Monday, November 26, 2007
Out West, No Snow
I spent Thanksgiving near South Lake Tahoe and in the distant dreamy parts of my brain, when I booked the trip back in October I envisioned myself ripping a few early-season turns at Kirkwood or Heavenly. Much to my dismay, the scene (though never reliable in the Sierras this time of year) was grim indeed.
The weather was cold and clear, with just a dusting of natural snow at the highest peaks rimming the Tahoe basin. The screenshot above, from one of Heavenly's Webcams today, tells you everything you need to know. The skiing's no good, so we went for a hike.
The fickleness of the early season is nothing new in Tahoe, where in recent years the skiing hasn't picked up until January. But this year, the lack of snow is affecting more reliable areas like Utah and Colorado.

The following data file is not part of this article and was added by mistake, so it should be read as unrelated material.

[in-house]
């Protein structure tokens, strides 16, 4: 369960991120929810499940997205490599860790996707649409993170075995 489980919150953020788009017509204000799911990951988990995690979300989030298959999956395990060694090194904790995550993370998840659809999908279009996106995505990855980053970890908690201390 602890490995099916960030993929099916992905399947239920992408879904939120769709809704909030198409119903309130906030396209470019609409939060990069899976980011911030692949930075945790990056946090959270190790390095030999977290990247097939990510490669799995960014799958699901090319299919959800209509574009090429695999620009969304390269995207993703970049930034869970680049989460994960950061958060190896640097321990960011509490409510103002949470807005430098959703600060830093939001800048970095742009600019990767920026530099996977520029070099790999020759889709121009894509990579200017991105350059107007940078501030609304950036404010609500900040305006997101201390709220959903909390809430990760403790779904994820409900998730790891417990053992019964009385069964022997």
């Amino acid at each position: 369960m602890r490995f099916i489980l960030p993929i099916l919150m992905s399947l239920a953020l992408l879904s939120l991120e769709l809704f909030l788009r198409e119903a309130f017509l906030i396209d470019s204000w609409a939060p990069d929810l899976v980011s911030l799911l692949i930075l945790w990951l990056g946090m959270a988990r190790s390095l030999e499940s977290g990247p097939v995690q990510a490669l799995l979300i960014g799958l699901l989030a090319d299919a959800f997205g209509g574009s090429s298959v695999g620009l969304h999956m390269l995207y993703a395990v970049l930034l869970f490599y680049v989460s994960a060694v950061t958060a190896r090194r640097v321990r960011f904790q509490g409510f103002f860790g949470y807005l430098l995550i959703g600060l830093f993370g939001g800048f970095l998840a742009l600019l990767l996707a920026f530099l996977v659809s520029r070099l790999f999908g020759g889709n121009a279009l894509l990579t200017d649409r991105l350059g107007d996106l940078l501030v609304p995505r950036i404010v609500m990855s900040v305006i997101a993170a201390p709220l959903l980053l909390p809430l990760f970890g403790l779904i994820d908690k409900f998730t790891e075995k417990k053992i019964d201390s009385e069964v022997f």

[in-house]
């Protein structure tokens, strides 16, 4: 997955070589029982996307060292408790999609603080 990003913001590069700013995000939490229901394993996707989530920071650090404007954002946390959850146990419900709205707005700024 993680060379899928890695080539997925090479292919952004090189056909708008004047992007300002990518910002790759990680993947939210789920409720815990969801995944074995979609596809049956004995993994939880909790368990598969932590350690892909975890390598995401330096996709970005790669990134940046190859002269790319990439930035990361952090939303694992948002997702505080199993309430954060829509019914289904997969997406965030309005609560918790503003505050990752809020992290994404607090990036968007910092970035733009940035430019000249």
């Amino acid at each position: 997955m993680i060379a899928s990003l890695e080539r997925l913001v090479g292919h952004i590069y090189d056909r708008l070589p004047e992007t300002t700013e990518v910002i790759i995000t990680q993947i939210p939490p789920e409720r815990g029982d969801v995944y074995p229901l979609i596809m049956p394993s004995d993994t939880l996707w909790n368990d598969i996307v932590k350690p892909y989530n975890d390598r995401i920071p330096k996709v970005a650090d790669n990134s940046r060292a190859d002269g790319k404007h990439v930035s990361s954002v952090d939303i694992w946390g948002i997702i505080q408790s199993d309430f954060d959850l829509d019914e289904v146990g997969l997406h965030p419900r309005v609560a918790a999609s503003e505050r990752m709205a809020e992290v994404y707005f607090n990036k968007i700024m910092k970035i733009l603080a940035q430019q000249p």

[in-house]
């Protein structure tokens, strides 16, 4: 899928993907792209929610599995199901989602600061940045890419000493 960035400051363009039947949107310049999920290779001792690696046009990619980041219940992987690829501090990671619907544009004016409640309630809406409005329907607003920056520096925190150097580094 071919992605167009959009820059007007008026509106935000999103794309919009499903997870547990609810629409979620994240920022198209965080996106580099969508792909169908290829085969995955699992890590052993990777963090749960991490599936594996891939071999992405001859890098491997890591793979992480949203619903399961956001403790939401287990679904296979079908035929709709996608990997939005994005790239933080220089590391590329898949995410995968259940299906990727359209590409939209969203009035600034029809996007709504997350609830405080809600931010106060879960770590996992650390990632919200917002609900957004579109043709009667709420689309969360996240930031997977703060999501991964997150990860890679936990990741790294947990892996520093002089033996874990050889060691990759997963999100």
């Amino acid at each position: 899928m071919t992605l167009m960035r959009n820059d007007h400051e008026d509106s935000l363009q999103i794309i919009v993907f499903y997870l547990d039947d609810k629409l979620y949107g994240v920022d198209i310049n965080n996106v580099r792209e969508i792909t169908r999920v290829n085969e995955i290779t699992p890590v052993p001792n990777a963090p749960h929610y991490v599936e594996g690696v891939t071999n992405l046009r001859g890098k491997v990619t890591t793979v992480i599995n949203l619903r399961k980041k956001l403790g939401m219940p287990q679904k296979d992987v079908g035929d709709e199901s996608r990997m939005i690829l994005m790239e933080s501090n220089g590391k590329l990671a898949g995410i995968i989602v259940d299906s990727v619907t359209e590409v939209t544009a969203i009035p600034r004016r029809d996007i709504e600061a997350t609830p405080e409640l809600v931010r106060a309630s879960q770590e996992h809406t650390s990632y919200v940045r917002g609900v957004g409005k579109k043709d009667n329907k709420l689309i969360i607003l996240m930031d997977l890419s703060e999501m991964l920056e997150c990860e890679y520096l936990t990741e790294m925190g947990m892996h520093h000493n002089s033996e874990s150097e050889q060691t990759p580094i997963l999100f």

Aspen, Snowmass and Vail all had to push back their openings after a promising October gave way to a warm, sunny November which didn't deliver snowstorms, nor evening lows that would permit adequate snow-making.
In Utah, the mixed news from Alta.com isn't much better:
"Alta opens Friday, November 30, at 9:15 am! Traditionally Alta opens with more snow than we have today. Mother Nature hasn't given us much snow lately, but the tireless efforts of our snowmaking, grooming and mountain crews have us ready to open this Friday...."
Tahoe I'd expect, Colorado I can forgive, but Alta, which may have America's most reliable natural snowfall, is just plain freaking me out.
I think I was in Vermont, a few years back, when I hear some greybeard wistfully state that he'd be sad if he lived to see the day when you couldn't ski in the New England winter. His was a haunting and early cry of fear for the American ski industry in the face of global warming.
Now here we are watching another wobbly ski-season struggling to take off...